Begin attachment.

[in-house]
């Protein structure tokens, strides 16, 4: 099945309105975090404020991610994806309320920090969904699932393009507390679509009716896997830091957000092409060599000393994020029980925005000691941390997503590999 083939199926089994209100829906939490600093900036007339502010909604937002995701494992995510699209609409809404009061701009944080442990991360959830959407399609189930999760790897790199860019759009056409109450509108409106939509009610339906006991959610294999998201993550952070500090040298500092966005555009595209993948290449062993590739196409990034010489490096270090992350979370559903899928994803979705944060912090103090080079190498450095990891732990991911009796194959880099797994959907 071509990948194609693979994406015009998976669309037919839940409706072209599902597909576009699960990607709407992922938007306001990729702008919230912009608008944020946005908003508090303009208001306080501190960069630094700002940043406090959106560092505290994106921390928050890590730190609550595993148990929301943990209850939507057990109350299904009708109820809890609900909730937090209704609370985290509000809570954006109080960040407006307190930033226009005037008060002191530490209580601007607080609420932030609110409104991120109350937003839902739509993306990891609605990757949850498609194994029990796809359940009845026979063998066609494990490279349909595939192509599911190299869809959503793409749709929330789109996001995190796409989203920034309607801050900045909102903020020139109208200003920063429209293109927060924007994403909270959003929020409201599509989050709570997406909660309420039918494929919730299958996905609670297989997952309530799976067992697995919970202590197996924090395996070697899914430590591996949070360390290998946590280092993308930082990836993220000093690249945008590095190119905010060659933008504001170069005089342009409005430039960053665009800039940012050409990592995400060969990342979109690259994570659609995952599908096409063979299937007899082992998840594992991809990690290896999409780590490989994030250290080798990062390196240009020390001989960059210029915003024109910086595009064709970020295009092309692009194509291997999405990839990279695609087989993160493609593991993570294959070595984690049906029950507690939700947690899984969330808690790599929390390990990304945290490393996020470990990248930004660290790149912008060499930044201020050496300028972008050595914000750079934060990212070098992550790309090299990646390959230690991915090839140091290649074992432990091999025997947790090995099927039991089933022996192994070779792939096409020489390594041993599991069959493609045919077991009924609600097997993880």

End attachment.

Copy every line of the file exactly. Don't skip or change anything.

[in-house]
């Protein structure tokens, strides 16, 4: 099945309105975090404020991610994806309320920090969904699932393009507390679509009716896997830091957000092409060599000393994020029980925005000691941390997503590999 083939199926089994209100829906939490600093900036007339502010909604937002995701494992995510699209609409809404009061701009944080442990991360959830959407399609189930999760790897790199860019759009056409109450509108409106939509009610339906006991959610294999998201993550952070500090040298500092966005555009595209993948290449062993590739196409990034010489490096270090992350979370559903899928994803979705944060912090103090080079190498450095990891732990991911009796194959880099797994959907 071509990948194609693979994406015009998976669309037919839940409706072209599902597909576009699960990607709407992922938007306001990729702008919230912009608008944020946005908003508090303009208001306080501190960069630094700002940043406090959106560092505290994106921390928050890590730190609550595993148990929301943990209850939507057990109350299904009708109820809890609900909730937090209704609370985290509000809570954006109080960040407006307190930033226009005037008060002191530490209580601007607080609420932030609110409104991120109350937003839902739509993306990891609605990757949850498609194994029990796809359940009845026979063998066609494990490279349909595939192509599911190299869809959503793409749709929330789109996001995190796409989203920034309607801050900045909102903020020139109208200003920063429209293109927060924007994403909270959003929020409201599509989050709570997406909660309420039918494929919730299958996905609670297989997952309530799976067992697995919970202590197996924090395996070697899914430590591996949070360390290998946590280092993308930082990836993220000093690249945008590095190119905010060659933008504001170069005089342009409005430039960053665009800039940012050409990592995400060969990342979109690259994570659609995952599908096409063979299937007899082992998840594992991809990690290896999409780590490989994030250290080798990062390196240009020390001989960059210029915003024109910086595009064709970020295009092309692009194509291997999405990839990279695609087989993160493609593991993570294959070595984690049906029950507690939700947690899984969330808690790599929390390990990304945290490393996020470990990248930004660290790149912008060499930044201020050496300028972008050595914000750079934060990212070098992550790309090299990646390959230690991915090839140091290649074992432990091999025997947790090995099927039991089933022996192994070779792939096409020489390594041993599991069959493609045919077991009924609600097997993880």